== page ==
Virus Expert Warns "This Thing's Moving Quickly"
"My first sense is that this is a much more highly transmissible virus," Osterholm says of Omicron. "What we saw in parts of Johannesburg, South Africa and the province: There was this virus literally taking over as the dominant virus within one to two weeks….It took Delta a good month to two months in many areas before it became the dominant virus. So it suggests that this one is a very highly infectious virus. The fact we're already seeing it in at least 17 countries—I think by the end of the week, it'll probably that number could be as high as 40 or 50 countries, including the United States. This thing's moving quickly. So it's highly transmissible. I think that the real challenge is again what can we do about that?"
Virus Expert Said We're Not Going to Stop Omicron But Traveling Smarter Can Help Slow it Down
"Get vaccinated," implores Osterholm. "Only 59% of the US population has had a first dose…Then we have 125 million people in this country who did get fully vaccinated, but it's been at least six months since they were vaccinated. And of those 125 million, only 37 million who have gotten their booster dose. So,=that will make a big difference in terms of protecting us against this virus, even if it does take off and have some of these really concerning mutations that we're aware of. So I can't say it more strongly, please get vaccinated either your first dose or your booster."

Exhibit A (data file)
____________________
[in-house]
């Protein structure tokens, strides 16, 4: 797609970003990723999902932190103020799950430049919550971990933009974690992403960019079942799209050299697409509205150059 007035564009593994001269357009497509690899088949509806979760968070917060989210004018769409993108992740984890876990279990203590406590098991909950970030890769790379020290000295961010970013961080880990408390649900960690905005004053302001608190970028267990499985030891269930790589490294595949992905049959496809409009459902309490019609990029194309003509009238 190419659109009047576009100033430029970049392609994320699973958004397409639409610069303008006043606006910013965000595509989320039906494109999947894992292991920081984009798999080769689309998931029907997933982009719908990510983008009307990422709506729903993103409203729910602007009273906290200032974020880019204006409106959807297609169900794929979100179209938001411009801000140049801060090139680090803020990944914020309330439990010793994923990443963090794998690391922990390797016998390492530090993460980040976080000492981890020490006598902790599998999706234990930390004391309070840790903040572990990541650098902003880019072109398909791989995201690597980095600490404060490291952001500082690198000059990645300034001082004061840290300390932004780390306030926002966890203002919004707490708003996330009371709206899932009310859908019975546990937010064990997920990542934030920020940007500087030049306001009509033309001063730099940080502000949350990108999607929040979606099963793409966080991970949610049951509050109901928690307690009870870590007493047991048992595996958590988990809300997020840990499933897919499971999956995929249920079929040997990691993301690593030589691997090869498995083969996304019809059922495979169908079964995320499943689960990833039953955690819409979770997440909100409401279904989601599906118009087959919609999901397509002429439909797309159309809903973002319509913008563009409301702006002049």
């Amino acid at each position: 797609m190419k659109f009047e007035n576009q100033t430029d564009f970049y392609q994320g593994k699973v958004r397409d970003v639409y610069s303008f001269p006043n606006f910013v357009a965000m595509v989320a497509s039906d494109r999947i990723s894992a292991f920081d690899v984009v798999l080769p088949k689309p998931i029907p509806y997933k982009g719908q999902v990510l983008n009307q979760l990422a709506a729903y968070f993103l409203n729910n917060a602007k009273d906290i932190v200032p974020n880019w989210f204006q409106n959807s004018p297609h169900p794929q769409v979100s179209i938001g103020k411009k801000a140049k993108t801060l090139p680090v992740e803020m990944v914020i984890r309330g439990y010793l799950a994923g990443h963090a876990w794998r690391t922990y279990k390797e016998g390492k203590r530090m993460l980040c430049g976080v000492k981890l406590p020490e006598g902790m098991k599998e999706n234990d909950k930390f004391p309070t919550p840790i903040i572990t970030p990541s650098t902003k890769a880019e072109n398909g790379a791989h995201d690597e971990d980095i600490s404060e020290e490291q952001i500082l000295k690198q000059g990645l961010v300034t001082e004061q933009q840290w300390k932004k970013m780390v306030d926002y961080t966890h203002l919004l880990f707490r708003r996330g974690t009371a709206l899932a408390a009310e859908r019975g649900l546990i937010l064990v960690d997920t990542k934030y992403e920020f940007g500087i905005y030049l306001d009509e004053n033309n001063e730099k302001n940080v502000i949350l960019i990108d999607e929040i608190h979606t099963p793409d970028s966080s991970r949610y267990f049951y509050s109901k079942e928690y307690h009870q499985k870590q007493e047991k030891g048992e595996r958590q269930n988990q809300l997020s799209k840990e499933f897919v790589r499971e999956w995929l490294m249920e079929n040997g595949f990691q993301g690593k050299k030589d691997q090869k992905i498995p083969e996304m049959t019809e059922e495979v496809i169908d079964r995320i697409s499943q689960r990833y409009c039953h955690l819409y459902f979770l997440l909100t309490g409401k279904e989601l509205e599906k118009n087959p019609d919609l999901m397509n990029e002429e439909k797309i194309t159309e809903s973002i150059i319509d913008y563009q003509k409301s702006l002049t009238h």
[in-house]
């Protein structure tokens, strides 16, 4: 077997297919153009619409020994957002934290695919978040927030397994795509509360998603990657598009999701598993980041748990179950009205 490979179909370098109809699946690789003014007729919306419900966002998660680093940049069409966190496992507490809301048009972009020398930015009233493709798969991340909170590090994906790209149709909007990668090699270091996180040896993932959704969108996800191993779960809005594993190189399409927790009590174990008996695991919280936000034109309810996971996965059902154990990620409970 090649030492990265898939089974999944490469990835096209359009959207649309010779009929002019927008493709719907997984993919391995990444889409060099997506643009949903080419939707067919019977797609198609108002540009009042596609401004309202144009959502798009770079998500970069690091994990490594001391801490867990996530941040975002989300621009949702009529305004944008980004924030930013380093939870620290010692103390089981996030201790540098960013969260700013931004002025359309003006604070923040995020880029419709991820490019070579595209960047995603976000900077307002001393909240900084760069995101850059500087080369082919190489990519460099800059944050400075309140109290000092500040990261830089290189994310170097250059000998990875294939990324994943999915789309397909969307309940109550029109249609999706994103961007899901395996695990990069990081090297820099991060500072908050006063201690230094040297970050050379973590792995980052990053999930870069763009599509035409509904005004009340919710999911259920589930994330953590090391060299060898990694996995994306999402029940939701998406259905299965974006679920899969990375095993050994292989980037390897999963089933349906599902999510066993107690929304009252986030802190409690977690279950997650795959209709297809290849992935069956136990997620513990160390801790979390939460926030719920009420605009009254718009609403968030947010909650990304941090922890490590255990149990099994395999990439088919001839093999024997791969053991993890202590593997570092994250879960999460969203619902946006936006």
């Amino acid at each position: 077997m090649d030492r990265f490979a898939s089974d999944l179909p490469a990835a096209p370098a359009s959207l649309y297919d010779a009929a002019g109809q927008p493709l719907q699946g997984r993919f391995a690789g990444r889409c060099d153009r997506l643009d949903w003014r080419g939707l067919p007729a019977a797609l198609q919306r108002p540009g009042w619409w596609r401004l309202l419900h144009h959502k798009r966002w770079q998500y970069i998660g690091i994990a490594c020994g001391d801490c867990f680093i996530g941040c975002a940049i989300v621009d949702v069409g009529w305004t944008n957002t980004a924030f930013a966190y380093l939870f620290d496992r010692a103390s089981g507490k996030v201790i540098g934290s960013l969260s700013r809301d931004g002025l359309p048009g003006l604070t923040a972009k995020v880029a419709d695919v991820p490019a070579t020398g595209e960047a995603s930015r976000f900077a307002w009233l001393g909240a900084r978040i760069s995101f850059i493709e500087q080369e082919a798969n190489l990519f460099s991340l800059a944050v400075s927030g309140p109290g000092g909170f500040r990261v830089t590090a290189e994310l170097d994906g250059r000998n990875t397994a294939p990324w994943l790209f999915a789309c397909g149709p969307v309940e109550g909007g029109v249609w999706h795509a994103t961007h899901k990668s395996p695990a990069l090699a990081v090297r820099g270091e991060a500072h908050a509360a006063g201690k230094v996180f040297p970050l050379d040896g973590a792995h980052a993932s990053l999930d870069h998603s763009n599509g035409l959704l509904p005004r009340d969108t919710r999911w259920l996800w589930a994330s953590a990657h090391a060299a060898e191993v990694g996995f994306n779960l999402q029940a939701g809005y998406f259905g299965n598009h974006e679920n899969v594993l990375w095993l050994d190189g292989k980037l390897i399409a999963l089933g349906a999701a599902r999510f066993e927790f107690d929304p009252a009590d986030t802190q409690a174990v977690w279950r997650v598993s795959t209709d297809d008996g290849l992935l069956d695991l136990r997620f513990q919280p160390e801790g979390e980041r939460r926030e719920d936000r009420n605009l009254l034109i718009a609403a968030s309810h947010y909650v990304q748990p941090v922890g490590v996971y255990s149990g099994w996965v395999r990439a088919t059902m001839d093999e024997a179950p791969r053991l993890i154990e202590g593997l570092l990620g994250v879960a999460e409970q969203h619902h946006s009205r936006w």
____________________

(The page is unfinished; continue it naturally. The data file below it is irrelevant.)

Virus Expert Said We're Not Going to Stop Omicron But Travelling Smarter Can Help Slow it Down